Question: I read your review of The Unit, in which you stated it was "lacking the messy, gritty ambiguities that doomed FX's Over There...." This is not the first time I have seen that phrase used about the best show on television in a long time. Exactly what ambiguities were you talking about? I thought perhaps it was that none of the characters called Dubya an idiot or Rumsfeld a rear end. While I'm on the subject of Over There, did you know it has attracted an almost cult following? Fox still has the message board up and running more than four months after cancellation! Most of us who visit have signed petitions, and we have mailed and e-mailed FX and its president. What else can we do to, at a minimum, get a "closer movie"? My husband was a soldier for almost 30 years and I know we had these young soldiers in our home several times throughout the years. General Hal Moore of my generation said it best: Hate war, love the American warrior. I think FX didn't realize just how much some of us would love the troops on Over There.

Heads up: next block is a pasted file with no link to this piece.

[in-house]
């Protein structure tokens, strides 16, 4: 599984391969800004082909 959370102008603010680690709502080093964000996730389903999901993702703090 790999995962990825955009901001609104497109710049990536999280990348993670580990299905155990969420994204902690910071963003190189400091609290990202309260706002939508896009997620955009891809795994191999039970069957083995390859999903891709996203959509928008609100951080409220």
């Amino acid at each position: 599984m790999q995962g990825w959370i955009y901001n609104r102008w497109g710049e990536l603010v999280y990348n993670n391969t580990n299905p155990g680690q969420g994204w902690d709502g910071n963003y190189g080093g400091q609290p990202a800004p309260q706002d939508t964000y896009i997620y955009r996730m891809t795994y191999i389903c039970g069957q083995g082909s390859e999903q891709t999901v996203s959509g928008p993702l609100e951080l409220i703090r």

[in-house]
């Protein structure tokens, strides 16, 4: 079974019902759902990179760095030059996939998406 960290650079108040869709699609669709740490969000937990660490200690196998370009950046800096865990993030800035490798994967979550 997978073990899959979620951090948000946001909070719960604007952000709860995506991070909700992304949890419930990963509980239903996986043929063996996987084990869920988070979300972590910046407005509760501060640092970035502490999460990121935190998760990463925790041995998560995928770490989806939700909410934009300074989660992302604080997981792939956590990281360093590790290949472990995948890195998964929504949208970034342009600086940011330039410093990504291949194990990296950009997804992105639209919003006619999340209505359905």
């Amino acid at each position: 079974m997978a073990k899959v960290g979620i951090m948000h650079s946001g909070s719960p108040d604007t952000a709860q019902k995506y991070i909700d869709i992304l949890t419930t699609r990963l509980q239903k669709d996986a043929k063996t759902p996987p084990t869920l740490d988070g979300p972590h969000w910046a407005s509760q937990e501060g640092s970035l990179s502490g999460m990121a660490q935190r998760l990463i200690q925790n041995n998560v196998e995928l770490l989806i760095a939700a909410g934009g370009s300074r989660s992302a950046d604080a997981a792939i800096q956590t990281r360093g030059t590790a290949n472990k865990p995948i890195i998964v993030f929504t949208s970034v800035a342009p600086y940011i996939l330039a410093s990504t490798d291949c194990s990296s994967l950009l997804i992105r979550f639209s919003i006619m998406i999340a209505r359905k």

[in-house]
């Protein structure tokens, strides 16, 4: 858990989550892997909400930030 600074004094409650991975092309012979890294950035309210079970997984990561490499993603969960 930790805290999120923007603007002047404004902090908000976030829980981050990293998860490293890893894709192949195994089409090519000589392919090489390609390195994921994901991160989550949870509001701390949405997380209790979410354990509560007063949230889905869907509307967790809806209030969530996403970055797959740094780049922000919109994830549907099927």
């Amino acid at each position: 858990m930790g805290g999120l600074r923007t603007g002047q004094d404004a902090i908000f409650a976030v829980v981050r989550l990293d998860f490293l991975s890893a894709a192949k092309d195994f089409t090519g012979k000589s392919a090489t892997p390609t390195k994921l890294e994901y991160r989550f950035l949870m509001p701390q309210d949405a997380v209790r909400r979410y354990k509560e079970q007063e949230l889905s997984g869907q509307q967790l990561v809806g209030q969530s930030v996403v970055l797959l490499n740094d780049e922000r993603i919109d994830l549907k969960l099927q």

Answer: Problem was, there just weren't enough people loving these fictional troops for FX to carry on with the show. The fact that there is a cult and critical following for Over There may account for the entire series being released this month on DVD. But there won't be more episodes, or a TV-movie sequel, at least not that I've heard. And you got it partially right in interpreting my phrase about Over There's "messy, gritty ambiguities." What made the show so interesting, though also probably doomed it, was that it didn't make war look easy (the way the self-contained missions on The Unit kind of do). It didn't try to prettify or soften the harsh realities of the soldier's life in the Iraq War, which (in my experience) tended to infuriate those who still would like to portray it all as a "mission accomplished," while at the same time the show didn't overly politicize the situation by taking cheap shots at the military/executive-branch power structure. So it was never going to please extremists on either side of the issue, and those in the middle just chose not to watch (as they've been choosing not to do for years now).